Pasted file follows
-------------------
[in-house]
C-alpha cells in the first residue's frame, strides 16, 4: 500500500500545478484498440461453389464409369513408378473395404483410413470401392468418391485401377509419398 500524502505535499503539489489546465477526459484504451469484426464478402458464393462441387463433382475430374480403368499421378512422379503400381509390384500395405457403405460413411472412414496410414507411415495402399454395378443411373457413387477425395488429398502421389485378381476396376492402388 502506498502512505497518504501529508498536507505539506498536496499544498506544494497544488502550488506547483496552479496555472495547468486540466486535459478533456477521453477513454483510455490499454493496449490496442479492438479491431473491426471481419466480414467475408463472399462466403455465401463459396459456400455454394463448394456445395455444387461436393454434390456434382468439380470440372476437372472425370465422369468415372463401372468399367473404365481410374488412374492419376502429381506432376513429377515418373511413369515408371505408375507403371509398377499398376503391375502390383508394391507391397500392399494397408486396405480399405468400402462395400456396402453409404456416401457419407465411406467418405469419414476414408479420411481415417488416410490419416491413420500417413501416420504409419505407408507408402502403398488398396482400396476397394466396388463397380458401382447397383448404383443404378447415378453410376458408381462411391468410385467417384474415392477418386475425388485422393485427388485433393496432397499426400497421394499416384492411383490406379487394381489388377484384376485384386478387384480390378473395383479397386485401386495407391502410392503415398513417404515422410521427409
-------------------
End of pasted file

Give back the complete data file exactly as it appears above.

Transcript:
[in-house]
C-alpha cells in the first residue's frame, strides 16, 4: 500500500500545478484498440461453389464409369513408378473395404483410413470401392468418391485401377509419398 500524502505535499503539489489546465477526459484504451469484426464478402458464393462441387463433382475430374480403368499421378512422379503400381509390384500395405457403405460413411472412414496410414507411415495402399454395378443411373457413387477425395488429398502421389485378381476396376492402388 502506498502512505497518504501529508498536507505539506498536496499544498506544494497544488502550488506547483496552479496555472495547468486540466486535459478533456477521453477513454483510455490499454493496449490496442479492438479491431473491426471481419466480414467475408463472399462466403455465401463459396459456400455454394463448394456445395455444387461436393454434390456434382468439380470440372476437372472425370465422369468415372463401372468399367473404365481410374488412374492419376502429381506432376513429377515418373511413369515408371505408375507403371509398377499398376503391375502390383508394391507391397500392399494397408486396405480399405468400402462395400456396402453409404456416401457419407465411406467418405469419414476414408479420411481415417488416410490419416491413420500417413501416420504409419505407408507408402502403398488398396482400396476397394466396388463397380458401382447397383448404383443404378447415378453410376458408381462411391468410385467417384474415392477418386475425388485422393485427388485433393496432397499426400497421394499416384492411383490406379487394381489388377484384376485384386478387384480390378473395383479397386485401386495407391502410392503415398513417404515422410521427409